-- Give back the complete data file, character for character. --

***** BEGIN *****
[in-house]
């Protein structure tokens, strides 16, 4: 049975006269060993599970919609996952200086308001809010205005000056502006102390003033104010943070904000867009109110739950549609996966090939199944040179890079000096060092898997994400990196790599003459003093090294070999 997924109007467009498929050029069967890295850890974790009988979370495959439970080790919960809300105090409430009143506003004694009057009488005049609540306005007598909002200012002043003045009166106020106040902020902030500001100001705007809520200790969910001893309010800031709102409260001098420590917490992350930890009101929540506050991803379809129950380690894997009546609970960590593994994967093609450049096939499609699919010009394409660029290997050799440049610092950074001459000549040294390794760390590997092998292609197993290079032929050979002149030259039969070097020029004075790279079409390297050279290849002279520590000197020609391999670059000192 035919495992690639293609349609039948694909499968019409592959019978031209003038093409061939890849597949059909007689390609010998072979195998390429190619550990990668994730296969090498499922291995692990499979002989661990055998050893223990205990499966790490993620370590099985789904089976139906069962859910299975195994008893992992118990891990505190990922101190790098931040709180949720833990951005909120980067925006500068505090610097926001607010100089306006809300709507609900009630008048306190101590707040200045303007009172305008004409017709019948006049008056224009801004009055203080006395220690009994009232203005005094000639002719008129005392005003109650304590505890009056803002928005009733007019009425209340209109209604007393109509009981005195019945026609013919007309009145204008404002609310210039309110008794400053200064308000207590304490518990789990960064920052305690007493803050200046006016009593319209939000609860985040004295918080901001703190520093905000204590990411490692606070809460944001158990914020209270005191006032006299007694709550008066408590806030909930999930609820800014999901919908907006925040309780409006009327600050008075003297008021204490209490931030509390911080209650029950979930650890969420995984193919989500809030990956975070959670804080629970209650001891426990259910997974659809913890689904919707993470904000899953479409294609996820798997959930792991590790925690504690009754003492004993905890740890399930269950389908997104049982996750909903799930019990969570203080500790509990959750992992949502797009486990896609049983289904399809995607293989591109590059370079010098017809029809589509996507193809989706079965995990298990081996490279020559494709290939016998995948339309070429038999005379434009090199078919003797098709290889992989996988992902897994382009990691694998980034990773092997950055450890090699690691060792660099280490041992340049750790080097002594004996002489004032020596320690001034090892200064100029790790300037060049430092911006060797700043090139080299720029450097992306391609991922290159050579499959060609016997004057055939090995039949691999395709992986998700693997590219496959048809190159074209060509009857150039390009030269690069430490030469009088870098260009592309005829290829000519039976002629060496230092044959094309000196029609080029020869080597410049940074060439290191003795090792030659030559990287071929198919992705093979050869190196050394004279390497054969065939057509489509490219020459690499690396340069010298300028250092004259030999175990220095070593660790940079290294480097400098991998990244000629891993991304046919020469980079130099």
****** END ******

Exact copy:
[in-house]
């Protein structure tokens, strides 16, 4: 049975006269060993599970919609996952200086308001809010205005000056502006102390003033104010943070904000867009109110739950549609996966090939199944040179890079000096060092898997994400990196790599003459003093090294070999 997924109007467009498929050029069967890295850890974790009988979370495959439970080790919960809300105090409430009143506003004694009057009488005049609540306005007598909002200012002043003045009166106020106040902020902030500001100001705007809520200790969910001893309010800031709102409260001098420590917490992350930890009101929540506050991803379809129950380690894997009546609970960590593994994967093609450049096939499609699919010009394409660029290997050799440049610092950074001459000549040294390794760390590997092998292609197993290079032929050979002149030259039969070097020029004075790279079409390297050279290849002279520590000197020609391999670059000192 035919495992690639293609349609039948694909499968019409592959019978031209003038093409061939890849597949059909007689390609010998072979195998390429190619550990990668994730296969090498499922291995692990499979002989661990055998050893223990205990499966790490993620370590099985789904089976139906069962859910299975195994008893992992118990891990505190990922101190790098931040709180949720833990951005909120980067925006500068505090610097926001607010100089306006809300709507609900009630008048306190101590707040200045303007009172305008004409017709019948006049008056224009801004009055203080006395220690009994009232203005005094000639002719008129005392005003109650304590505890009056803002928005009733007019009425209340209109209604007393109509009981005195019945026609013919007309009145204008404002609310210039309110008794400053200064308000207590304490518990789990960064920052305690007493803050200046006016009593319209939000609860985040004295918080901001703190520093905000204590990411490692606070809460944001158990914020209270005191006032006299007694709550008066408590806030909930999930609820800014999901919908907006925040309780409006009327600050008075003297008021204490209490931030509390911080209650029950979930650890969420995984193919989500809030990956975070959670804080629970209650001891426990259910997974659809913890689904919707993470904000899953479409294609996820798997959930792991590790925690504690009754003492004993905890740890399930269950389908997104049982996750909903799930019990969570203080500790509990959750992992949502797009486990896609049983289904399809995607293989591109590059370079010098017809029809589509996507193809989706079965995990298990081996490279020559494709290939016998995948339309070429038999005379434009090199078919003797098709290889992989996988992902897994382009990691694998980034990773092997950055450890090699690691060792660099280490041992340049750790080097002594004996002489004032020596320690001034090892200064100029790790300037060049430092911006060797700043090139080299720029450097992306391609991922290159050579499959060609016997004057055939090995039949691999395709992986998700693997590219496959048809190159074209060509009857150039390009030269690069430490030469009088870098260009592309005829290829000519039976002629060496230092044959094309000196029609080029020869080597410049940074060439290191003795090792030659030559990287071929198919992705093979050869190196050394004279390497054969065939057509489509490219020459690499690396340069010298300028250092004259030999175990220095070593660790940079290294480097400098991998990244000629891993991304046919020469980079130099």